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What Would You Do...

You and a friend go out to eat. The restaurant does not serve alcohol. You enjoy a nice tasty meal. Afterward, your friend shares that she is not feeling well. She lays down to rest and ends up vomiting. When you check on her later you find that she is passed out. What would you do? Chances are you would think that she has food poisoning and seek immediate medical attention. Could you ever imagine that instead of calling for help, you might write all over her with magic marker, take her clothes off and take pictures, or some other crazy stunt?

Now change the above scenario to you and a friend go out drinking. Your friend has too much to drink and complains of not feeling well. Chances are great in this scenario that medical attention will not be sought. But the reality is that both cases involve poisoning. It just so happens that this one is alcohol poisoning. We seem to be oblivious to the fact that alcohol poisoning is a serious health threat. We have been brainwashed into believing that alcohol poisoning is no big deal, and that the person will sleep it off and be okay. And, for the most part, there is truth to that belief. Many people drink too much and live to tell about it. But the scary thing is that many students die every year because this scenario did not hold true for them. Is your life or the life of a friend worth the gamble?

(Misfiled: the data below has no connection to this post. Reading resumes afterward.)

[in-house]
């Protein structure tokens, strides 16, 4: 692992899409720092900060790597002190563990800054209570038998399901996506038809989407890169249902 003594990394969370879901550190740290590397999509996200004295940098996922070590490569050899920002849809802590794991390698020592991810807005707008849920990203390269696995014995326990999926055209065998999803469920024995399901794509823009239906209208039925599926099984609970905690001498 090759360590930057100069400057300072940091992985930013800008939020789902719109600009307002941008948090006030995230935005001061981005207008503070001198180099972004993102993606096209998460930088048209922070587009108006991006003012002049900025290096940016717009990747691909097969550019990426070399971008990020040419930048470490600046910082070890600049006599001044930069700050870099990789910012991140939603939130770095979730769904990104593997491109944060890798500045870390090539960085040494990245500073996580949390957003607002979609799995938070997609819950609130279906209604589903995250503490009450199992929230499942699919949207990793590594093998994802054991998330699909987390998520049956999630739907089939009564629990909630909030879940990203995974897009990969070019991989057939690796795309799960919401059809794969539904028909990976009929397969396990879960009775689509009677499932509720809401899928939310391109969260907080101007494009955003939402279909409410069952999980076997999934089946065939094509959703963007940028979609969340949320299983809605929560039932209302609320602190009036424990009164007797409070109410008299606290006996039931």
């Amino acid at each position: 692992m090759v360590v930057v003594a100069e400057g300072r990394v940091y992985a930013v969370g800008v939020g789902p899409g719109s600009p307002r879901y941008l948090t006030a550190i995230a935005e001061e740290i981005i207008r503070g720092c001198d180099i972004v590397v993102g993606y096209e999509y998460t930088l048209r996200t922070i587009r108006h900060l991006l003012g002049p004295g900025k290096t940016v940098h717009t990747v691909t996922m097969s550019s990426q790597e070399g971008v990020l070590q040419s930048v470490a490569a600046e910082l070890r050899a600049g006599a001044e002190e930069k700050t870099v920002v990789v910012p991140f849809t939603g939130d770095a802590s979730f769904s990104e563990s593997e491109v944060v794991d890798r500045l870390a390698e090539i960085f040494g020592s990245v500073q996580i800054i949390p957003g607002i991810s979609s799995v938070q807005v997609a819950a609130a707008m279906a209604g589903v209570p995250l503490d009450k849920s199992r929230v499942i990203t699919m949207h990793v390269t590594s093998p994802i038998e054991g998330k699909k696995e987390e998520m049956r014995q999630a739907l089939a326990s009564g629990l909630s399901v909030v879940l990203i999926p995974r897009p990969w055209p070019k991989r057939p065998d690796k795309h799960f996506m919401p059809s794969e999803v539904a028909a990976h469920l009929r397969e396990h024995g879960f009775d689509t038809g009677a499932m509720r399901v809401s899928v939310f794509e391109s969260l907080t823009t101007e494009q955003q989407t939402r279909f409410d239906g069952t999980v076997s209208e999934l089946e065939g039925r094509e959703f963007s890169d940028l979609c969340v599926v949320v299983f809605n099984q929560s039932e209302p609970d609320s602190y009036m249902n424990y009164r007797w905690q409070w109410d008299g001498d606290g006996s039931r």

Doing twenty-one shots on a twenty-first birthday is one way to increase dramatically your odds of getting alcohol poisoning. It is especially dangerous when there is an attempt to do twenty-one shots in the two-hour timeframe once midnight passes and the person is officially twenty-one.

Signs of Alcohol Poisoning

  • Unconscious or semiconscious
  • Vomiting without reacting or waking
  • Slowed respirations of fewer than eight breaths per minute, or lapses between breaths for more than eight seconds
  • Cold, clammy, pale, or bluish skin

What to Do

  • If you encounter a person who exhibits one or more of the above signs, call 911 immediately. Treat it as the medical emergency that it is.
  • While waiting for help, turn the intoxicated person on his/her side. This will reduce the risk of choking if the person vomits.

Pitfalls of Not Calling for Help

There are pitfalls for thinking, “Instead of calling for help, I’ll check on them to make sure they are okay”:

  • The person would need to be monitored constantly, not checked on every so often. If a person’s airway becomes blocked, it only takes a few minutes without oxygen to have irreversible brain damage. After five minutes without oxygen, the person will be brain dead.
  • Even though a person appears to be semiconscious, alcohol already in the stomach will continue to enter the blood stream, elevating the blood-alcohol content. Having too high of a BAC can cause the heart and lungs to quit functioning, resulting in death.
  • Chances are that the individual who is monitoring the intoxicated individual has also been drinking. Alcohol impairs one’s ability to make decisions and judgments; thus, the person may not seek medical attention because he or she does not realize the severity of the situation.
  • Alcohol, Tobacco, and Other Drugs Program
  • Center for Health and Well-Being
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    901 Maple Street
    Indiana, PA 15705
  • Phone: 724-357-1265
  • Fax: 724-357-4457
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